Trinity College main gate and main courtyard. Over the gate there is a statue of King Henry VIII holding an orb and …a wooden chair leg. Get the story about the undignified chair leg by going on a guided tour of Cambridge organised by the tourist office.
Trinity chapel is worth a visit but not particularly for the architecture nor for the atmosphere nor for the choir but it’s worth visiting to see statues and plaques about some of its old-boys: Isaac Newton is probably best known but Lord Byron went there too with his pet bear. Trinity boasts more Nobel prize-winners than a certain major European nation so the list of old boys is impressive. King Henry’s influence lives-on!
Trinity gardens, overlooking the river, next to the Wren library during May week in June when a choir arrives to sing madrigals.
The view from the top of St John’s College Chapel.
The view from the top of Great St Mary’s Church – don’t be on the stairs when the bells are ringing!
The Erasmus building in St John’s College – this is the oldest surviving building in Cambridge but access to it is restricted.
The Fitzwilliam museum – one of the best art museums outside or inside of London. Great porcelain, Egyptian artefacts going back to about 4000 BC, kids will love the armour but don’t let them touch! Fantastic.
The museum in the New Cavendish Laboratory, Madingley Road. If you are a physicist you will enjoy sitting down at Maxwell’s old desk or seeing the vacuum tube used by JJ Thompson when the electron was discovered. The photographs of Cavendish people are worth looking at too. No crowds for this delightful, small museum.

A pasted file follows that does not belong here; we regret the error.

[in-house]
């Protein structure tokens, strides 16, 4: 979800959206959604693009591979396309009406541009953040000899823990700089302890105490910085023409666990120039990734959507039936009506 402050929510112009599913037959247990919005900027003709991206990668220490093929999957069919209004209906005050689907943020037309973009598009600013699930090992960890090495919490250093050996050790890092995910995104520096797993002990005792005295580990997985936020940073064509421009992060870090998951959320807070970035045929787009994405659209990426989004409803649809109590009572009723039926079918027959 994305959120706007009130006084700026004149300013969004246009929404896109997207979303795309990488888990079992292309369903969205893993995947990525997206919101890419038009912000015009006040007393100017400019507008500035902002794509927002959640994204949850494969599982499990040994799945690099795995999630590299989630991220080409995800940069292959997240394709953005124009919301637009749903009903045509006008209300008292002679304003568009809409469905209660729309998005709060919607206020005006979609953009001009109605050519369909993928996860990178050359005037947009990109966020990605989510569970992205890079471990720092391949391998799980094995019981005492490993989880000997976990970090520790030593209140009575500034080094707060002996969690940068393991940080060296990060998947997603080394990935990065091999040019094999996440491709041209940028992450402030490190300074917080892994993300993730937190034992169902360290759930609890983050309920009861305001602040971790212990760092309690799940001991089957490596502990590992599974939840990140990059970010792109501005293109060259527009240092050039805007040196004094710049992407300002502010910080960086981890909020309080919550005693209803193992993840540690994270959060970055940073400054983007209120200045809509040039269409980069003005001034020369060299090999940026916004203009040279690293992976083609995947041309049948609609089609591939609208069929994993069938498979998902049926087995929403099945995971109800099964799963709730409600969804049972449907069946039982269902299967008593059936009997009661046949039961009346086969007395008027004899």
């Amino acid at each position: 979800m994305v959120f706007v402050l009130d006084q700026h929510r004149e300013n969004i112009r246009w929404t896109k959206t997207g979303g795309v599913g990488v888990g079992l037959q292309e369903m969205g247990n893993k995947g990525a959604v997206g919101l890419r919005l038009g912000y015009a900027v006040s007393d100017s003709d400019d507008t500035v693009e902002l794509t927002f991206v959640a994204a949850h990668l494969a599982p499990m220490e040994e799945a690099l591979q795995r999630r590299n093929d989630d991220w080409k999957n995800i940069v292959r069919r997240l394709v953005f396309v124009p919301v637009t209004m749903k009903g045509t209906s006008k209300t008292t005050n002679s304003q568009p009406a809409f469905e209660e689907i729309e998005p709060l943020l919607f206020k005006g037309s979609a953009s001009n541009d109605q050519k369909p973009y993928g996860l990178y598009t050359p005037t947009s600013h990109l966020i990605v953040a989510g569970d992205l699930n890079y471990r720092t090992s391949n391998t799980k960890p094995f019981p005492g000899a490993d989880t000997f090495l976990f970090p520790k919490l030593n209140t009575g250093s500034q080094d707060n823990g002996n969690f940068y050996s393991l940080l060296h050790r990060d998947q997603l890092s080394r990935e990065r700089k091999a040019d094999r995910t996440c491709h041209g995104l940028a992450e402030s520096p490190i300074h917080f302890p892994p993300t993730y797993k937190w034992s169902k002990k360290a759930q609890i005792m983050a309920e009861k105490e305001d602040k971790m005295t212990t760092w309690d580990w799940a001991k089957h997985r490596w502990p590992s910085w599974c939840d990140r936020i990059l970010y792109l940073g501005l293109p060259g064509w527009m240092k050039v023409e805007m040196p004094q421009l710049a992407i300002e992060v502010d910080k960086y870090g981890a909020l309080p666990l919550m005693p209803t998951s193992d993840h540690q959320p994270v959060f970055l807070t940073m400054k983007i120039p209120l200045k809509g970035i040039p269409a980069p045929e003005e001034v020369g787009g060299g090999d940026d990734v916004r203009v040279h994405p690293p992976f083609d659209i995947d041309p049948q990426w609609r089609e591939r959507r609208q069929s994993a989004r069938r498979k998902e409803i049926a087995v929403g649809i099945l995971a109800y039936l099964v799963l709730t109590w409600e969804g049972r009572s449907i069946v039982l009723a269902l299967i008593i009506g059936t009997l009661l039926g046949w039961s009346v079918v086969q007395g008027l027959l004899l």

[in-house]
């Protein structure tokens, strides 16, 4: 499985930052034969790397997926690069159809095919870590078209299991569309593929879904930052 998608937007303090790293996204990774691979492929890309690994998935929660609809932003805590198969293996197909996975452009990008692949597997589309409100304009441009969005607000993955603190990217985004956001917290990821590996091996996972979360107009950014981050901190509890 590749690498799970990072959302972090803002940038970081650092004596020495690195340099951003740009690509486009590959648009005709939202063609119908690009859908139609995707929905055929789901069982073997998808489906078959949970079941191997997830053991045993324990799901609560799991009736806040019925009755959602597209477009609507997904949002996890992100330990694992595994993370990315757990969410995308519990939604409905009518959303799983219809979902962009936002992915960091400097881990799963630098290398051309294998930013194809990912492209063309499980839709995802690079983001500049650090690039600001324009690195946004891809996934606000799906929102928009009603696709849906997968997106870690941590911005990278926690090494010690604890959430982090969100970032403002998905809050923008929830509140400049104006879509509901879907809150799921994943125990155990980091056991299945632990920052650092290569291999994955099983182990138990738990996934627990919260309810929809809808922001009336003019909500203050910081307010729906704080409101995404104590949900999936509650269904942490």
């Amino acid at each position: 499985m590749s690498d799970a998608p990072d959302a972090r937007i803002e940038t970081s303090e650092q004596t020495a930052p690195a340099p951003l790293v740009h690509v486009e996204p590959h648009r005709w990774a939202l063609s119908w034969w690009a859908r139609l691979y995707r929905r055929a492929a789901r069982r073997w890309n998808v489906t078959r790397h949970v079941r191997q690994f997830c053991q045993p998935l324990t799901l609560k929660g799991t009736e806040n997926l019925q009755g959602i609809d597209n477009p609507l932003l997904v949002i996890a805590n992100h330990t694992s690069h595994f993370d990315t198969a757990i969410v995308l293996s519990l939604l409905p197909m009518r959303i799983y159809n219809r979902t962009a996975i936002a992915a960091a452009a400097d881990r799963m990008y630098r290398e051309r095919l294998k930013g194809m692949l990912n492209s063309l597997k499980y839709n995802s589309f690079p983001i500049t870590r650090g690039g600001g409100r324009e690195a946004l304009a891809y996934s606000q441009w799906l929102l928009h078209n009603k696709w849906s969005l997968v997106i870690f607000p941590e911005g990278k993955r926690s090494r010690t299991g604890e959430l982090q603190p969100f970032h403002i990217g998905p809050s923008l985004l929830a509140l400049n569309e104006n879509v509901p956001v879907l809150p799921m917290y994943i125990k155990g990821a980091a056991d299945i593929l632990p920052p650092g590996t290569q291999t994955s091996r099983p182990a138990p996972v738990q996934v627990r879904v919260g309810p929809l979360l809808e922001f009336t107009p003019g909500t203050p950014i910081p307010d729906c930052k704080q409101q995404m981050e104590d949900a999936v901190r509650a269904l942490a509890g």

Downing College. Spacious, quiet buildings with a grand design.
Magdalene College – beautiful gardens and buildings. The Samuel Pepys library is here but jealously guarded – don’t expect to get to see it.
Scott Polar Museum – worth a visit to see old arctic and antarctic memorabilia.
Sidgewick Museum on Pembroke Street – see those old dinosaur bones close-up.
Fitzbillie’s confectionery shop – get some of those famous sticky buns. You can even buy them boxed and ready to be posted.
Americans may want to visit Emmanuel College (outside the area shown on the walking map – east at the end Pembroke Street) because several famous Americans (then not famous Brits) went to settle in America after studying at Emma. For example William Penn (of Pennsylvania fame) and Mr Harvard.
The ADC theatre (by Jesus Lane) is where many famous actors and comedians have started their careers. Try to see the Footlights review – preferably after it comes back from the Edinburgh festival (October) when the students have had a chance to hone their performances. Keep the programme and maybe in a few years you will see some names re-appear on television.
The roof of one of the bars in the Eagle pub has names and squadron names left by airmen stationed around Cambridge during the second World war – many American. The names were scorched-on using cigarette lighters. There are some pictures to see. If this is of interest then you should visit the American Cemetry outside Cambridge (Madingley – west of Cambridge 2 miles) and or the Imperial War Museum at Duxford (south of Cambridge about 15 miles by the M11).
The American cemetery outside Cambridge. Visit the cemetery and the unusual Chapel.
The Botanical gardens – in summer. A haven of peace and tranquillity – a good place to rest the feet.
The meadows between Silver Street Bridge and Fen Causeway. There are some nice footbridges to explore, water-fowl to admire, a good children’s open-air play area and a secluded swimming pool formerly for university dons (allegedley for nude bathing). Also a good place to rest and eat – watch out for cows. Unfortunately, the busy Fen Causeway cuts through the meadows.